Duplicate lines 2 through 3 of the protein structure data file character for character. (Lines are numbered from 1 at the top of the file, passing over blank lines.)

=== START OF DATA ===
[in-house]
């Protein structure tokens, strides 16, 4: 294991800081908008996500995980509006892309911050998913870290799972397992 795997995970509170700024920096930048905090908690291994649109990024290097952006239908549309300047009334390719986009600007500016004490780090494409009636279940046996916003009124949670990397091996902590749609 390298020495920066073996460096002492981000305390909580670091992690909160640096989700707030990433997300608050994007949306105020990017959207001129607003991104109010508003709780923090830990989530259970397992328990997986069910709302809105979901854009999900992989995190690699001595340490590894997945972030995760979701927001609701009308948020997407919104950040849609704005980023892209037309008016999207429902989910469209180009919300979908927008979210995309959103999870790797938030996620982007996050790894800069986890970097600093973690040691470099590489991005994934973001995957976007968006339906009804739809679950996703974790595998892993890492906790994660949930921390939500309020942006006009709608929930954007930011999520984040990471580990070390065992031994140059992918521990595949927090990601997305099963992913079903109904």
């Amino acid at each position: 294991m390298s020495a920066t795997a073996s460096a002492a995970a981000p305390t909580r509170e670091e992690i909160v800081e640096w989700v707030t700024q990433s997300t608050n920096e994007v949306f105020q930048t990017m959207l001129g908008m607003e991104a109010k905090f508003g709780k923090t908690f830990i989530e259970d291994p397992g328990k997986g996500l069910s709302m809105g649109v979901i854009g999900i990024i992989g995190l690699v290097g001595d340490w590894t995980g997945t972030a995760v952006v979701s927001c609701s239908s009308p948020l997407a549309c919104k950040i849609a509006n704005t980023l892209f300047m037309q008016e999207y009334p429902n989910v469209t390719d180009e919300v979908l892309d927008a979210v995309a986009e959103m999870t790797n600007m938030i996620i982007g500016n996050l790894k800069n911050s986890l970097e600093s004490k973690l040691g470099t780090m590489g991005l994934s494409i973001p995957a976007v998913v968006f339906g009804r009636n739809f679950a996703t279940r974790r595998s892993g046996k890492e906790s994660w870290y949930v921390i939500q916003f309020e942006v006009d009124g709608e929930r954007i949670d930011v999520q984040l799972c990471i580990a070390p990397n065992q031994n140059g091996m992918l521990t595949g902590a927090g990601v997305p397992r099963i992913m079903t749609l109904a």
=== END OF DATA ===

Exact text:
């Protein structure tokens, strides 16, 4: 294991800081908008996500995980509006892309911050998913870290799972397992 795997995970509170700024920096930048905090908690291994649109990024290097952006239908549309300047009334390719986009600007500016004490780090494409009636279940046996916003009124949670990397091996902590749609 390298020495920066073996460096002492981000305390909580670091992690909160640096989700707030990433997300608050994007949306105020990017959207001129607003991104109010508003709780923090830990989530259970397992328990997986069910709302809105979901854009999900992989995190690699001595340490590894997945972030995760979701927001609701009308948020997407919104950040849609704005980023892209037309008016999207429902989910469209180009919300979908927008979210995309959103999870790797938030996620982007996050790894800069986890970097600093973690040691470099590489991005994934973001995957976007968006339906009804739809679950996703974790595998892993890492906790994660949930921390939500309020942006006009709608929930954007930011999520984040990471580990070390065992031994140059992918521990595949927090990601997305099963992913079903109904």
């Amino acid at each position: 294991m390298s020495a920066t795997a073996s460096a002492a995970a981000p305390t909580r509170e670091e992690i909160v800081e640096w989700v707030t700024q990433s997300t608050n920096e994007v949306f105020q930048t990017m959207l001129g908008m607003e991104a109010k905090f508003g709780k923090t908690f830990i989530e259970d291994p397992g328990k997986g996500l069910s709302m809105g649109v979901i854009g999900i990024i992989g995190l690699v290097g001595d340490w590894t995980g997945t972030a995760v952006v979701s927001c609701s239908s009308p948020l997407a549309c919104k950040i849609a509006n704005t980023l892209f300047m037309q008016e999207y009334p429902n989910v469209t390719d180009e919300v979908l892309d927008a979210v995309a986009e959103m999870t790797n600007m938030i996620i982007g500016n996050l790894k800069n911050s986890l970097e600093s004490k973690l040691g470099t780090m590489g991005l994934s494409i973001p995957a976007v998913v968006f339906g009804r009636n739809f679950a996703t279940r974790r595998s892993g046996k890492e906790s994660w870290y949930v921390i939500q916003f309020e942006v006009d009124g709608e929930r954007i949670d930011v999520q984040l799972c990471i580990a070390p990397n065992q031994n140059g091996m992918l521990t595949g902590a927090g990601v997305p397992r099963i992913m079903t749609l109904a």